Federal Agency Says 48 Thai Welders Forced to Work Without Pay in Squalid Conditions
LOS ANGELES – The U.S. Equal Employment Opportunity Commission (EEOC) today announced a major litigation settlement with Trans Bay Steel, Inc. for an estimated $1 million in total monetary relief and compensation for 48 welders of Thai descent who were discriminated against and exploited due to their national origin.
EEOC charged that the class of Thai nationals, contracted under H2B visas by Trans Bay and a third party agency, were held against their will, had their passports confiscated, had their movements restricted, and were forced to work without pay. Additionally, some workers were confined to cramped apartments without any electricity, water, or gas.
At least 17 of the workers were told if they tried to leave the location where they were being forcibly held, the police and immigration officials would be called to arrest them. EEOC also contends that all the workers were made to pay exorbitant “fees” to the recruiting company which kept them in involuntary servitude. Ultimately, some of the workers escaped the slave-like conditions.
Trans Bay received a large sub-contract to provide services to retrofit the Bay Bridge and became the sponsoring employer for the workers. Trans Bay contracted with Kota Manpower Co., and Hi Cap Enterprises, Inc., to bring the skilled welders from Thailand to meet the needs of the project. While Kota and Hi-Cap brought over approximately 48 welders from Thailand, only nine of them went to work for Trans Bay. The remaining welders were brought to Los Angeles and Long Beach and forced to work without pay at Thai Restaurants owned by Kota Manpower and Hi-Cap, and forced to work other menial jobs without pay.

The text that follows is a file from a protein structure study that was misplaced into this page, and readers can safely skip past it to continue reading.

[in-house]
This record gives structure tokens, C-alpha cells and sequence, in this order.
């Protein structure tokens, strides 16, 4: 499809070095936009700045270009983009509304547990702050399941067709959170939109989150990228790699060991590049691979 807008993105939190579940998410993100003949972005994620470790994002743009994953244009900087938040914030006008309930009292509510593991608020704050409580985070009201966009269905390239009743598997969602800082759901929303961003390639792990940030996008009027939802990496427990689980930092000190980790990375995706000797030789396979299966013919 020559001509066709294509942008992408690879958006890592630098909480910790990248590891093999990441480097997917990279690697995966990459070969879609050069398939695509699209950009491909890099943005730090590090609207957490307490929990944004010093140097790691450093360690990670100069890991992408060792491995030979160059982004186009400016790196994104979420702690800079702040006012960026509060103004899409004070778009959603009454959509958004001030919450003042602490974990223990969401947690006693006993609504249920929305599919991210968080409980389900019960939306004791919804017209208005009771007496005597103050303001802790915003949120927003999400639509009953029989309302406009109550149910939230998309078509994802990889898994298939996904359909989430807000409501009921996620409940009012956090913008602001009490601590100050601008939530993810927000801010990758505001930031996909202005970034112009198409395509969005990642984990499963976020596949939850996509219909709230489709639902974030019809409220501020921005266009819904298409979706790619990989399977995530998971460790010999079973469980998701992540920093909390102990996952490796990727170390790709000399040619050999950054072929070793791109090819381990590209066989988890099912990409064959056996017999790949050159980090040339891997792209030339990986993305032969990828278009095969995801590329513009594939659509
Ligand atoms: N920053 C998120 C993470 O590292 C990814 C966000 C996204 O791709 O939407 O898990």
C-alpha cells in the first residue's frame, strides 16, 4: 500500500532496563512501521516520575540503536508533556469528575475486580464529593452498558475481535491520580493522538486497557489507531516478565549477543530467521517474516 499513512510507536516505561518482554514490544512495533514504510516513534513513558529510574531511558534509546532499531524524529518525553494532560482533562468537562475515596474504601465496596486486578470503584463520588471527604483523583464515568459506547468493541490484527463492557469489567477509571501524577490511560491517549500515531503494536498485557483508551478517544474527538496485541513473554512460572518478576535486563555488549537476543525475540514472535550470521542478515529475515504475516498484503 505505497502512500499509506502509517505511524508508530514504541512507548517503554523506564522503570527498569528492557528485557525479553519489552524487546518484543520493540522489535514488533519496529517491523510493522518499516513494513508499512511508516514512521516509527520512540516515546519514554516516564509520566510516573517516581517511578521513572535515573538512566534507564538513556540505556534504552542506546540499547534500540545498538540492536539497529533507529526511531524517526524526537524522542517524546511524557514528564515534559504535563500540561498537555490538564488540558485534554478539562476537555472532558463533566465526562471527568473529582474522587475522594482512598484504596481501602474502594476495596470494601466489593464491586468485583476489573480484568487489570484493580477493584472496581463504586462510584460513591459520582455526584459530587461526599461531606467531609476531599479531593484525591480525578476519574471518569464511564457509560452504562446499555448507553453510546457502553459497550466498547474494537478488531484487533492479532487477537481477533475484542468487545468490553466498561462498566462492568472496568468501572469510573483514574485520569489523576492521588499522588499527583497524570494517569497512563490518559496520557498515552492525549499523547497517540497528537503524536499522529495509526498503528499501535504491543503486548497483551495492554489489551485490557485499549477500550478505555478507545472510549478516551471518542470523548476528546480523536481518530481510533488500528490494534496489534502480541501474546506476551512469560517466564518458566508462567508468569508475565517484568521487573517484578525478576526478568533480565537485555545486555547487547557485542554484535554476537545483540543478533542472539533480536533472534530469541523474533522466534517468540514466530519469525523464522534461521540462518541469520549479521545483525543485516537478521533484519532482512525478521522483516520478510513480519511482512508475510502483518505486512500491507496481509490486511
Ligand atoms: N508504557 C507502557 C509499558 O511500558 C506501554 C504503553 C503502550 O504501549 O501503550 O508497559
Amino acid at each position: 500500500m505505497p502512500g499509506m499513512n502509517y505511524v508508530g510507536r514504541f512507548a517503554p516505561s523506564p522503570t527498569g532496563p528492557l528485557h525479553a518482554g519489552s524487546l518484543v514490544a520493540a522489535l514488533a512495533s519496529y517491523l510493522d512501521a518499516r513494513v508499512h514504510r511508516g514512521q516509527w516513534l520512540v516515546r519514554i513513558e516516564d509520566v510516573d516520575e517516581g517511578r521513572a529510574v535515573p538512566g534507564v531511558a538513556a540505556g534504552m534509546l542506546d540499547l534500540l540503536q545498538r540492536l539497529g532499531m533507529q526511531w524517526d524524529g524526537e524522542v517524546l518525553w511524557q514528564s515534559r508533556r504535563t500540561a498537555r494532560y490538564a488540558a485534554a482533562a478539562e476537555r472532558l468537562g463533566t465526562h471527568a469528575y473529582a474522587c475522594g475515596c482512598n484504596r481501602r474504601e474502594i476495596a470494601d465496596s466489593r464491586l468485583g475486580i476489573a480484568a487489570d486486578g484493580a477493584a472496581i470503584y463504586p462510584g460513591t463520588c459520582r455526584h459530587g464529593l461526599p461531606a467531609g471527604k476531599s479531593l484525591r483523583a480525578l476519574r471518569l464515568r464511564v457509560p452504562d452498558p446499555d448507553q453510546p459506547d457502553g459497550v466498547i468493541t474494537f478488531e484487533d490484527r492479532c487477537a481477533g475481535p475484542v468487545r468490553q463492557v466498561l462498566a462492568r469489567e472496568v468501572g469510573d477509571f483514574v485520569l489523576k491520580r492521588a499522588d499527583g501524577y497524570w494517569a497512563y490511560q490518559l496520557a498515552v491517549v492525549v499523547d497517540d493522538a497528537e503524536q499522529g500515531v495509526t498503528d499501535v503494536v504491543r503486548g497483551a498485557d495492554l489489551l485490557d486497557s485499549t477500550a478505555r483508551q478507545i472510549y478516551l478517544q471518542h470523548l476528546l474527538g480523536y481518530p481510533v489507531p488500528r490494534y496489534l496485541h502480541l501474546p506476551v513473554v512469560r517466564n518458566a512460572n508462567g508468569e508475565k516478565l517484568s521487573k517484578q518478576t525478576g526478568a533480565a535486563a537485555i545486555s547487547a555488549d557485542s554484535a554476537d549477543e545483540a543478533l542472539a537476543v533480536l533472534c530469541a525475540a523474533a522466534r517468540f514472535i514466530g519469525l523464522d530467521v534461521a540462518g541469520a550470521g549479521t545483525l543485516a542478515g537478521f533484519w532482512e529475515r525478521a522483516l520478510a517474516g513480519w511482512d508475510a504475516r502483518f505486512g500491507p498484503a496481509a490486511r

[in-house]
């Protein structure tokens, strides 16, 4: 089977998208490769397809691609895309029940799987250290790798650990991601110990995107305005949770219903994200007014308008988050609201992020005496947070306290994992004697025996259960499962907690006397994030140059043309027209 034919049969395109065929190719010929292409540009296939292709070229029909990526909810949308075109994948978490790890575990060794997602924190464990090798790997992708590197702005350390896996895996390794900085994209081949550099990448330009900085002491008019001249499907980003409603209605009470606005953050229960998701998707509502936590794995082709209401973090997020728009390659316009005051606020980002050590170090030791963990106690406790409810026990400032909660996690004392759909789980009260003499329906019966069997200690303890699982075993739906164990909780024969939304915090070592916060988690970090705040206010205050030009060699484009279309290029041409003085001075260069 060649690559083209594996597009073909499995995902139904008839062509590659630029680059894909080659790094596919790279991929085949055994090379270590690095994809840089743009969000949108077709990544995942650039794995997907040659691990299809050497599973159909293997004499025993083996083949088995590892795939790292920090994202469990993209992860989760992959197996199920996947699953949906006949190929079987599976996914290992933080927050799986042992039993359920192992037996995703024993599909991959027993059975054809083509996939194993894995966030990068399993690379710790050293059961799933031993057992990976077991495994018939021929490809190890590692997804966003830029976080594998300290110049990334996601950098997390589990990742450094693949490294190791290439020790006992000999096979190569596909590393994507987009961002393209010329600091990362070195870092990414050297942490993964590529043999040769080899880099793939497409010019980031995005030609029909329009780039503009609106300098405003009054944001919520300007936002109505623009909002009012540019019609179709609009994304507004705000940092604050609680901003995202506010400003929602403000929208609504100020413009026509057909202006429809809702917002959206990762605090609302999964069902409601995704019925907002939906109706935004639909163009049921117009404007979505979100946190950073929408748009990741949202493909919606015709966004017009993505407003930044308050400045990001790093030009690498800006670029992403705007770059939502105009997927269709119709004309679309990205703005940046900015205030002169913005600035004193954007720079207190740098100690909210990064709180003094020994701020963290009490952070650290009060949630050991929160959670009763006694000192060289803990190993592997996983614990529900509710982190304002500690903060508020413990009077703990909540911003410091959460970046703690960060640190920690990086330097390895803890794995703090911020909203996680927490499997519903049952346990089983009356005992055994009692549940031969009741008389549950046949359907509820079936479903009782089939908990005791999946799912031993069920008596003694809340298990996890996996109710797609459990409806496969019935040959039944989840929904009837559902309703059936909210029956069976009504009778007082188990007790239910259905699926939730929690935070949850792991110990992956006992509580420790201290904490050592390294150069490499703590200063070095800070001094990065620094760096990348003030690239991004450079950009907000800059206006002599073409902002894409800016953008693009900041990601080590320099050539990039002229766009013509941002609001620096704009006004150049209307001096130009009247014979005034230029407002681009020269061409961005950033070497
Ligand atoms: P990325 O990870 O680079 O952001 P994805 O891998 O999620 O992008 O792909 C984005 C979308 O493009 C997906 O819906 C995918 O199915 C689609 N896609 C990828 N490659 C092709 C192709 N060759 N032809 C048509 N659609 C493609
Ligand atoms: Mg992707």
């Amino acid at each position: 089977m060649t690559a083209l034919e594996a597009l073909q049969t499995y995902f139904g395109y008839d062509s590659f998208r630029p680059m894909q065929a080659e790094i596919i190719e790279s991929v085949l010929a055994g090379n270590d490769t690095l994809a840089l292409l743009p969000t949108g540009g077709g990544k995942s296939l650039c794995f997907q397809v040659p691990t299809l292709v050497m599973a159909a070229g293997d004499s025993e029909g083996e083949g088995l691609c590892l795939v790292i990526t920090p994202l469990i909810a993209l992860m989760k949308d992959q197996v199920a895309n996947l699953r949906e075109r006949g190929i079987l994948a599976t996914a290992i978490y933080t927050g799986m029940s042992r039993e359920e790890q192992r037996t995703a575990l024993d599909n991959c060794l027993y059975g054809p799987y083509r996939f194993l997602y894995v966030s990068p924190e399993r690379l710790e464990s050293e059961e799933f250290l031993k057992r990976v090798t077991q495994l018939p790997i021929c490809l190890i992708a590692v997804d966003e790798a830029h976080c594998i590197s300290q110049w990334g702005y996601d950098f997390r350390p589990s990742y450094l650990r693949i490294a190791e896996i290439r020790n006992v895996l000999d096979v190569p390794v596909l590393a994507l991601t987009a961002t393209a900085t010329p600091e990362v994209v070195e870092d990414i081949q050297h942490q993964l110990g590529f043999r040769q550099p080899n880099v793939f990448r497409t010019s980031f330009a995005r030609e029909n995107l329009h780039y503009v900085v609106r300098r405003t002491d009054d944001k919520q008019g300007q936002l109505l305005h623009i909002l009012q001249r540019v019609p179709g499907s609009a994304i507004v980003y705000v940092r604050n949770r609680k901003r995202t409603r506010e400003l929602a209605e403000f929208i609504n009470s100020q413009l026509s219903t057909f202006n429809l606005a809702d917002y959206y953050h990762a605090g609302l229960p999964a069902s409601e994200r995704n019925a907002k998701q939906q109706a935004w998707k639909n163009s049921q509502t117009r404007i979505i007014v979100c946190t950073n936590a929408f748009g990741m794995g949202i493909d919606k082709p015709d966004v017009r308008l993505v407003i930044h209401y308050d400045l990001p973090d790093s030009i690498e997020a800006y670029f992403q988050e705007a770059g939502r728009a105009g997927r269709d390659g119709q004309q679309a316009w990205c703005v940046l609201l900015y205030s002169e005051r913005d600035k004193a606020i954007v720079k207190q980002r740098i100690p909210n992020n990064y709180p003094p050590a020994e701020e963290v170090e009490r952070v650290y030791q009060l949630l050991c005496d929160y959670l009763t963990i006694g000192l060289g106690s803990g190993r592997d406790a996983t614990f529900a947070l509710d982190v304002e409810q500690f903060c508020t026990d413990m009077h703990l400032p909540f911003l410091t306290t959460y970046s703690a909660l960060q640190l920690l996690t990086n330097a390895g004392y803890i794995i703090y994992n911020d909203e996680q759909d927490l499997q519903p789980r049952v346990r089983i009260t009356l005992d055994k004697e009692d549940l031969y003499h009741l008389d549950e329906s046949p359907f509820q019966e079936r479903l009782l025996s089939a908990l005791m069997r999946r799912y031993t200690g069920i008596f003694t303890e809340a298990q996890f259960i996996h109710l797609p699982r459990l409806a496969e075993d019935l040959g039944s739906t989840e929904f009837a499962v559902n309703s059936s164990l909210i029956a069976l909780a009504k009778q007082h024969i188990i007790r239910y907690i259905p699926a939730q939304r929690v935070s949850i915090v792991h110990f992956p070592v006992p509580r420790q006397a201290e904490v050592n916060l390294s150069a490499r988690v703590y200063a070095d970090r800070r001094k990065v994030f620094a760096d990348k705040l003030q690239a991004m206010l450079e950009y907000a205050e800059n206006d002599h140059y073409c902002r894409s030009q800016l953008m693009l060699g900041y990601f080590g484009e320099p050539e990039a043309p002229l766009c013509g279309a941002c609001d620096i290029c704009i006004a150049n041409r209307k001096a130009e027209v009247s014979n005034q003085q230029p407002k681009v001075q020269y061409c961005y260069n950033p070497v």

“The issues of human trafficking and slavery are an enforcement priority for the Commission,” said Anna Y. Park, Regional Attorney in EEOC’s Los Angeles District Office, which has jurisdiction for the southern half of California. “The EEOC is committed to the protection of all workers, particularly those most vulnerable in our society. The workers in this case sought out the American dream, but instead faced a nightmare.”
EEOC conducted a comprehensive investigation of the charges and, after extensive negotiations, entered into a three-year consent decree with Trans Bay to resolve the case for an estimated $1 million in total monetary relief and compensation. Under the decree, Trans Bay will:
EEOC filed the lawsuit under Title VII of the Civil Rights Act of 1964, as amended in U.S. District Court for the Central District of California (U.S. EEOC v. Trans Bay Steel, Inc., Case Number CV 06-07766 CAS (JTLx)) after first attempting to resolve the matter out of court. Other injunctive measures contained in the consent decree include:
EEOC Los Angeles District Director Olophius E. Perry said, “Through the cooperative efforts between the federal government and non-profit organizations, a just resolution was reached that is a win/win for the workers and for the employer.”
The EEOC worked closely with non-profit organizations such as the Thai Community Development Center, the Coalition to Abolish Slavery and Trafficking, and the Legal Aid Foundation of Los Angeles.
EEOC is the federal agency responsible for enforcing the nation’s anti-discrimination laws in the workplace. Further information about the EEOC is available on its web site at www.eeoc.gov.
This page was last modified on December 8, 2006.
Return to Home Page